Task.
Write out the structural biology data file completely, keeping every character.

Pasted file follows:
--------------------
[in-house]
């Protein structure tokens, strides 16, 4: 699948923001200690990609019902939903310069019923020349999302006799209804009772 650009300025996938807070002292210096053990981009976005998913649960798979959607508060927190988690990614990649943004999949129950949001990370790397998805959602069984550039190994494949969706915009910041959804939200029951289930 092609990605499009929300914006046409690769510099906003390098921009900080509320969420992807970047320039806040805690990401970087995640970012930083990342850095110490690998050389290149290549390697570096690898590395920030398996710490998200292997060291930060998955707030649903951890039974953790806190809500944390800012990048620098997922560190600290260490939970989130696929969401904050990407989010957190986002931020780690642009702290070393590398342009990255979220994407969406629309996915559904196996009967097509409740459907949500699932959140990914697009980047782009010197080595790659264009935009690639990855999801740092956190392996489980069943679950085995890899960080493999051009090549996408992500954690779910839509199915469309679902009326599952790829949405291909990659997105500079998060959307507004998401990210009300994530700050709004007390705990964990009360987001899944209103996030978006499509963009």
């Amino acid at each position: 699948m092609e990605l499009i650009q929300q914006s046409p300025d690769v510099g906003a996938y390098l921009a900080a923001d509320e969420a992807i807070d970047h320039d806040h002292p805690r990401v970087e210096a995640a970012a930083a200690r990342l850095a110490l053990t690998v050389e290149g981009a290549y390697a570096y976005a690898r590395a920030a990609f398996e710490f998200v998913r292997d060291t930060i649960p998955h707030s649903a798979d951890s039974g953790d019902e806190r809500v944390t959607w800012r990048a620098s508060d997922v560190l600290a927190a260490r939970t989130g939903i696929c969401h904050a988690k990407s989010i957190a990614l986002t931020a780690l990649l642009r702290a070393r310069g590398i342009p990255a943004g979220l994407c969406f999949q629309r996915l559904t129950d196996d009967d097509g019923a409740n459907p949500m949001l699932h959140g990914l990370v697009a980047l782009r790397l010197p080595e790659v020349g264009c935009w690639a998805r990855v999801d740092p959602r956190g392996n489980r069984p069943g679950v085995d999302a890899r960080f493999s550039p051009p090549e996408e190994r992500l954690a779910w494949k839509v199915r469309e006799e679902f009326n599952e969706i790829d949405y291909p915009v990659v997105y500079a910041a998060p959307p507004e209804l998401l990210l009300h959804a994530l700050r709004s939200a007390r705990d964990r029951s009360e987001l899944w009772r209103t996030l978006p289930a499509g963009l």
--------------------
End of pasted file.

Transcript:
[in-house]
């Protein structure tokens, strides 16, 4: 699948923001200690990609019902939903310069019923020349999302006799209804009772 650009300025996938807070002292210096053990981009976005998913649960798979959607508060927190988690990614990649943004999949129950949001990370790397998805959602069984550039190994494949969706915009910041959804939200029951289930 092609990605499009929300914006046409690769510099906003390098921009900080509320969420992807970047320039806040805690990401970087995640970012930083990342850095110490690998050389290149290549390697570096690898590395920030398996710490998200292997060291930060998955707030649903951890039974953790806190809500944390800012990048620098997922560190600290260490939970989130696929969401904050990407989010957190986002931020780690642009702290070393590398342009990255979220994407969406629309996915559904196996009967097509409740459907949500699932959140990914697009980047782009010197080595790659264009935009690639990855999801740092956190392996489980069943679950085995890899960080493999051009090549996408992500954690779910839509199915469309679902009326599952790829949405291909990659997105500079998060959307507004998401990210009300994530700050709004007390705990964990009360987001899944209103996030978006499509963009």
């Amino acid at each position: 699948m092609e990605l499009i650009q929300q914006s046409p300025d690769v510099g906003a996938y390098l921009a900080a923001d509320e969420a992807i807070d970047h320039d806040h002292p805690r990401v970087e210096a995640a970012a930083a200690r990342l850095a110490l053990t690998v050389e290149g981009a290549y390697a570096y976005a690898r590395a920030a990609f398996e710490f998200v998913r292997d060291t930060i649960p998955h707030s649903a798979d951890s039974g953790d019902e806190r809500v944390t959607w800012r990048a620098s508060d997922v560190l600290a927190a260490r939970t989130g939903i696929c969401h904050a988690k990407s989010i957190a990614l986002t931020a780690l990649l642009r702290a070393r310069g590398i342009p990255a943004g979220l994407c969406f999949q629309r996915l559904t129950d196996d009967d097509g019923a409740n459907p949500m949001l699932h959140g990914l990370v697009a980047l782009r790397l010197p080595e790659v020349g264009c935009w690639a998805r990855v999801d740092p959602r956190g392996n489980r069984p069943g679950v085995d999302a890899r960080f493999s550039p051009p090549e996408e190994r992500l954690a779910w494949k839509v199915r469309e006799e679902f009326n599952e969706i790829d949405y291909p915009v990659v997105y500079a910041a998060p959307p507004e209804l998401l990210l009300h959804a994530l700050r709004s939200a007390r705990d964990r029951s009360e987001l899944w009772r209103t996030l978006p289930a499509g963009l």